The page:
It’s not easy to write a 300-word book. I know: I’ve done it. Writing the article you’re reading right now was a piece of cake in comparison.
When you’re working with so few words, each one counts more than ever — and young audiences are, shall we say, easily distracted. So how does PJ Library offer extra encouragement to writers who might have a Jewish story or two knocking around in their heads? We’ve got a few tricks up our sleeve.
In summer 2016 PJ Library announced the Author Incentive Award. Every time the book selection committee accepts a new, unpublished story submitted to us (after July 22, 2016), the author receives $2,000 for a PJ Library book and $5,000 for a PJ Our Way book. This award is truly an award. It is separate from and in addition to any other payment received by the author from a publisher. And anyone, including authors, agents, and publishers, can submit stories. This incentive has sparked conversations with new authors and created opportunities to promote PJ Library with the Society of Children’s Book Writers and Illustrators (SCBWI), Jewish Book Council, and Publisher’s Weekly.
We’re not doing this alone. In addition to our own incentive award, PJ Library has partnered with the SCBWI on the new Jewish Stories Award. To encourage the creation of more high-quality Jewish children’s literature, an award of $2,500 will go to the author of the most promising manuscript that furthers PJ Library’s mission. Submissions were accepted from September 1, 2017, through October 31, 2017, and are in the process of being judged by an expert panel. The winner will be announced at the SCBWI Annual Winter Conference in 2018 in New York City.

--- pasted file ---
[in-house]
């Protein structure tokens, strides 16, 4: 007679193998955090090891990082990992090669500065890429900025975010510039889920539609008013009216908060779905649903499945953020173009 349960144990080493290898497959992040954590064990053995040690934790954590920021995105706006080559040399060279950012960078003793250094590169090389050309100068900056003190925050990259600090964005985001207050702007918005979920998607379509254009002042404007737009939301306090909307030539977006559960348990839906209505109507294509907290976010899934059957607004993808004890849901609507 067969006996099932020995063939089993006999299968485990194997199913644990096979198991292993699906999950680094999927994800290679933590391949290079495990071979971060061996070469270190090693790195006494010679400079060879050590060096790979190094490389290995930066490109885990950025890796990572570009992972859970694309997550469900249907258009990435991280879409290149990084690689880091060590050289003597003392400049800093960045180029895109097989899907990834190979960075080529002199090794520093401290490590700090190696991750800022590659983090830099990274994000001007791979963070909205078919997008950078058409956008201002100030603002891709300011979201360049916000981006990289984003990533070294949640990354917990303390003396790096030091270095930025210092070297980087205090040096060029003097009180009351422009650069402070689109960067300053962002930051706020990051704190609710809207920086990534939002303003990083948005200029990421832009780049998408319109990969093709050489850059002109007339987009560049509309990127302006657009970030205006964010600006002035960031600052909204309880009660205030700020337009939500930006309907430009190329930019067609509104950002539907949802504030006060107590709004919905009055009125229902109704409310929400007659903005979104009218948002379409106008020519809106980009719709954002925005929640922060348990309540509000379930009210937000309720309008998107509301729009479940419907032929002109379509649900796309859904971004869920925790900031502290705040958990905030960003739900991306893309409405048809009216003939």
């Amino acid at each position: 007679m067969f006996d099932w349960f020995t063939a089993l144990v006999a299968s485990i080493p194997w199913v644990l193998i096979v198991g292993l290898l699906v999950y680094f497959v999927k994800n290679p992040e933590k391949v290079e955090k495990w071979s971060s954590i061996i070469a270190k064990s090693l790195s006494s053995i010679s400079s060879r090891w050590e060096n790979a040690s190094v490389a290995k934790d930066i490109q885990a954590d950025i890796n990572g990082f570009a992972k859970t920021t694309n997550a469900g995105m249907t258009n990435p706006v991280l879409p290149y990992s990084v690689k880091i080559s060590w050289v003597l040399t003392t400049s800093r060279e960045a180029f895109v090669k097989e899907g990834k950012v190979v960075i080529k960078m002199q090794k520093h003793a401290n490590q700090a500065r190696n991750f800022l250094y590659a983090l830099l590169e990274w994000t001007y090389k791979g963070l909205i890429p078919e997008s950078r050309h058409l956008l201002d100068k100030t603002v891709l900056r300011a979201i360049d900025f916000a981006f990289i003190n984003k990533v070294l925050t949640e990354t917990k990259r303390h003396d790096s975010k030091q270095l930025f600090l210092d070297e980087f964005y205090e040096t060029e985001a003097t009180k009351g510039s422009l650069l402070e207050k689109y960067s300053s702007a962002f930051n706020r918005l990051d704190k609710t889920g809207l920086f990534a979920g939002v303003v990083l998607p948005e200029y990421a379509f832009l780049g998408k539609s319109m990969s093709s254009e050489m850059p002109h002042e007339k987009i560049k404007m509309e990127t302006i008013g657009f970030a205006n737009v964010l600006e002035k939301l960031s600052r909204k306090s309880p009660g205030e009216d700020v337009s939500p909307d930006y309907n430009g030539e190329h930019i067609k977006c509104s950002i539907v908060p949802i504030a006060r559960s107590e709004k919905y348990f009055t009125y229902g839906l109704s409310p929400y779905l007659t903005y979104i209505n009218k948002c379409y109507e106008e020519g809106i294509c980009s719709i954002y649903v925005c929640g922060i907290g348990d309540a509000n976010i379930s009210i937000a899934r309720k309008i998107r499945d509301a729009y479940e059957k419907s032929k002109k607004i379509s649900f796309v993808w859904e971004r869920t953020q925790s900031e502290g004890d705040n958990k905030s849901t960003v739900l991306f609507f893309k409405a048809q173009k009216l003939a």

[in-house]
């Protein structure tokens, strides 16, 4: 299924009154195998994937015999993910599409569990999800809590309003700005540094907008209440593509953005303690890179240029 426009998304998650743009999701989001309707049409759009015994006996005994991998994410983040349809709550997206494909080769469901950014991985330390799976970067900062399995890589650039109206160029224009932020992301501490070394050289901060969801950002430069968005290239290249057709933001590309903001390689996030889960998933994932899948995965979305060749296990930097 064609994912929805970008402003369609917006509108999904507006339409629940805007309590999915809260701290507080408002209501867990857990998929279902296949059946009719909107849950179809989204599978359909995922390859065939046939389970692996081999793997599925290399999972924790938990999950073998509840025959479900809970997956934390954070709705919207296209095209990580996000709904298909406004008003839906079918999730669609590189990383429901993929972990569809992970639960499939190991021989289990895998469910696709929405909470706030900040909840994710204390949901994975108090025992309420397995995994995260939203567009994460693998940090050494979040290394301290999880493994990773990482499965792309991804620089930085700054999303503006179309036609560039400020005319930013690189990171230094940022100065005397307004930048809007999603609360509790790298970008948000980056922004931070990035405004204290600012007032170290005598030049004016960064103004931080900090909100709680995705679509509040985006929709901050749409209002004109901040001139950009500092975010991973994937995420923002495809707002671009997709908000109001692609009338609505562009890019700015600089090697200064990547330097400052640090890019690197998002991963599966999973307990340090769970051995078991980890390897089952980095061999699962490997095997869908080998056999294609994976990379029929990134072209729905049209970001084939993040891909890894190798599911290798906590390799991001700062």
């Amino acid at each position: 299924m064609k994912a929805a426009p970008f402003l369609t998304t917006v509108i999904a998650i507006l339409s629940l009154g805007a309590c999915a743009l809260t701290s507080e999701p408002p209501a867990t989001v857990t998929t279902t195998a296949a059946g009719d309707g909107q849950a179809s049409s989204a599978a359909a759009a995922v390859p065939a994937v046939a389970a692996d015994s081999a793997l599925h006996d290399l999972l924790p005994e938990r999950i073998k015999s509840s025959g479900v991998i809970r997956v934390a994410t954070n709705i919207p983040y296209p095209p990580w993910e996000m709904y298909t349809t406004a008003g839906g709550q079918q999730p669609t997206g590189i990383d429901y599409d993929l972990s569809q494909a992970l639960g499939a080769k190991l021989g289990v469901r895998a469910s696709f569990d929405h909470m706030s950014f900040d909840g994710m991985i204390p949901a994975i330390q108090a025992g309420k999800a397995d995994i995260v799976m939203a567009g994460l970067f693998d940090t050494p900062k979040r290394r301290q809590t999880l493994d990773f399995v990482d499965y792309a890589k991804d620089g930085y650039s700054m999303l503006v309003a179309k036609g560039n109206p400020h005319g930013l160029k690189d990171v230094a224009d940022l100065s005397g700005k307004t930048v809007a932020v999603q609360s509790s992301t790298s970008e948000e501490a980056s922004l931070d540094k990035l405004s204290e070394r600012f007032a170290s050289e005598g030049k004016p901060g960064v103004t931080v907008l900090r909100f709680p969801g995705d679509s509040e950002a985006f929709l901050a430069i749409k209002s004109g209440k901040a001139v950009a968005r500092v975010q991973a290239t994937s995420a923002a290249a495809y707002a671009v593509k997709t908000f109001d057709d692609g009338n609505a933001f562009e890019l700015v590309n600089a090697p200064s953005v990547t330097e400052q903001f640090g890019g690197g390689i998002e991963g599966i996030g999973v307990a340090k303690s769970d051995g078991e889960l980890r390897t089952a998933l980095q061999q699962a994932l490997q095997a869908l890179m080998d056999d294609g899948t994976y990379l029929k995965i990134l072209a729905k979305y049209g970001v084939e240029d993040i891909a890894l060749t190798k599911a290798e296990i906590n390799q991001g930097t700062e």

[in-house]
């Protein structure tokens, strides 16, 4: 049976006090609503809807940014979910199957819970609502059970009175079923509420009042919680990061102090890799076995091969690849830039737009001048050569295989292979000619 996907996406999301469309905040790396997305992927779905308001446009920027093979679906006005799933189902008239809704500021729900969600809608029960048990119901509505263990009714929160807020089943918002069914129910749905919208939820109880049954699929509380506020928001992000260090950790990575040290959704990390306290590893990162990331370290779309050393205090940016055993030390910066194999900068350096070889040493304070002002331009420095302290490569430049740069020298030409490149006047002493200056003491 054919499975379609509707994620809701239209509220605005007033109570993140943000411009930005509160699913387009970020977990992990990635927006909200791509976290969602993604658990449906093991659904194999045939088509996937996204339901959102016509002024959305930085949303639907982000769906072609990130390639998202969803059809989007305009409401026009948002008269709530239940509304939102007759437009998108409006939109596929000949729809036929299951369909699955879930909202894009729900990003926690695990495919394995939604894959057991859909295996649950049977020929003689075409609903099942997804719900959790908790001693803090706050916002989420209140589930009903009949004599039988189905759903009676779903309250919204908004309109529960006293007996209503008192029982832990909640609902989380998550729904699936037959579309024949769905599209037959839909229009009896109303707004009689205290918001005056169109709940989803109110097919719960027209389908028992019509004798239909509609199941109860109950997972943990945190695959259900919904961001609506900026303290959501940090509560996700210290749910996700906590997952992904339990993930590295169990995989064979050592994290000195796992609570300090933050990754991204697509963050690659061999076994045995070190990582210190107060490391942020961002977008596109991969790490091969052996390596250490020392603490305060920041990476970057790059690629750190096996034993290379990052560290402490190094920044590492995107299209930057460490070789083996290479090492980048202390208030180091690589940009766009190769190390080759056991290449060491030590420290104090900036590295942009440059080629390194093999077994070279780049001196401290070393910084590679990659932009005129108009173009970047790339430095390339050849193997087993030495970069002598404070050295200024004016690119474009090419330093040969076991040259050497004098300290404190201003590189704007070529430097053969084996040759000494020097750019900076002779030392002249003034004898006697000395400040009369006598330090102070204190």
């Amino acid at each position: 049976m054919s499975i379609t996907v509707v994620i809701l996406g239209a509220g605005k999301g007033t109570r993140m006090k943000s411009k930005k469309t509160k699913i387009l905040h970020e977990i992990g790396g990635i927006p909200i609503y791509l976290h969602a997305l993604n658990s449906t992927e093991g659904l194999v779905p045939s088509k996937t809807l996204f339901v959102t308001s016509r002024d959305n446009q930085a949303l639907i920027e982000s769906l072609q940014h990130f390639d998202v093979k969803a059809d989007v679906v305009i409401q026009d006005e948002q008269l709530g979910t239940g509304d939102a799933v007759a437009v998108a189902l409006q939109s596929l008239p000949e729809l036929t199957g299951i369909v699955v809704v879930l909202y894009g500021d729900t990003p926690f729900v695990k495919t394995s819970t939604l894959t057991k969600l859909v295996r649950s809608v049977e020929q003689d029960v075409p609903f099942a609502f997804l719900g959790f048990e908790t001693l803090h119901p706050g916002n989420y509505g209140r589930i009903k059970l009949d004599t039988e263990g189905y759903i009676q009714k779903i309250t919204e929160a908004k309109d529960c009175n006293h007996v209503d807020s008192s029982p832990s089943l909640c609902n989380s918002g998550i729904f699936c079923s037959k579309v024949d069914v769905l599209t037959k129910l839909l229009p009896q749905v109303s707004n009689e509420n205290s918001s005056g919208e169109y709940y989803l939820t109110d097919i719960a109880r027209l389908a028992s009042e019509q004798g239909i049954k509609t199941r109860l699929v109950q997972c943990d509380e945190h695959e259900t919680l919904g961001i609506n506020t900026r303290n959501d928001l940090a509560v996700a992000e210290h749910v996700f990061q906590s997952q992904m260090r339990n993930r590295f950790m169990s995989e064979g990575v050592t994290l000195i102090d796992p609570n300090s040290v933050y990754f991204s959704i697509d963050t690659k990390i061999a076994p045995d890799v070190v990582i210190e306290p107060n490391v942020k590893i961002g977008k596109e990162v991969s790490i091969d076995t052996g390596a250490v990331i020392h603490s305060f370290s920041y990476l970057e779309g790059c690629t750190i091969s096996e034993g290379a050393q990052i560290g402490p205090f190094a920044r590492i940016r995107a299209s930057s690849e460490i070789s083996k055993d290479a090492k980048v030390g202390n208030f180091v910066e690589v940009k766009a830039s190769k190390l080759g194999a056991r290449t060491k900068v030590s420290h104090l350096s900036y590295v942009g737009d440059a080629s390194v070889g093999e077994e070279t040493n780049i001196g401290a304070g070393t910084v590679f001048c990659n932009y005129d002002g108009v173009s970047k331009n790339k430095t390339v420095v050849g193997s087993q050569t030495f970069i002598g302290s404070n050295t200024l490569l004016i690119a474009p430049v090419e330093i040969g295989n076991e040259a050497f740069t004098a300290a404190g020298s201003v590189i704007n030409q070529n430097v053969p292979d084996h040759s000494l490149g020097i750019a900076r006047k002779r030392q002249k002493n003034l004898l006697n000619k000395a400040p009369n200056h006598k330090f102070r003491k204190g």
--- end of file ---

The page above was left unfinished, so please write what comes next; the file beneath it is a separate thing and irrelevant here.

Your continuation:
In August 2017, we also collaborated with the Yiddish Book Center in Amherst, MA, to host Tent: Children’s Literature, a week-long summer retreat for 20 emerging or midcareer authors. The goal was to create a cohort of peers who understand PJ Library and its mission — and if they left inspired to write a manuscript or two for us, so much the better.
Are these added incentives working? I can tell you this much for certain: We Book Selection Committee members are reading more new manuscripts than ever before. At time of publishing the book selection committee is on track to receive more than 1,000 manuscripts in 2017 — nearly double the amount received in 2016. Personally, while the numbers are impressive, I am thrilled to see more diverse families and playful stories in the pages of PJ Library books.
The results will bear out in the next several years. If you notice more titles that you’ve never seen before coming in the mail, that’ll be a sign that authors of Jewish books are feeling more encouraged than ever to write, and write, and then write some more.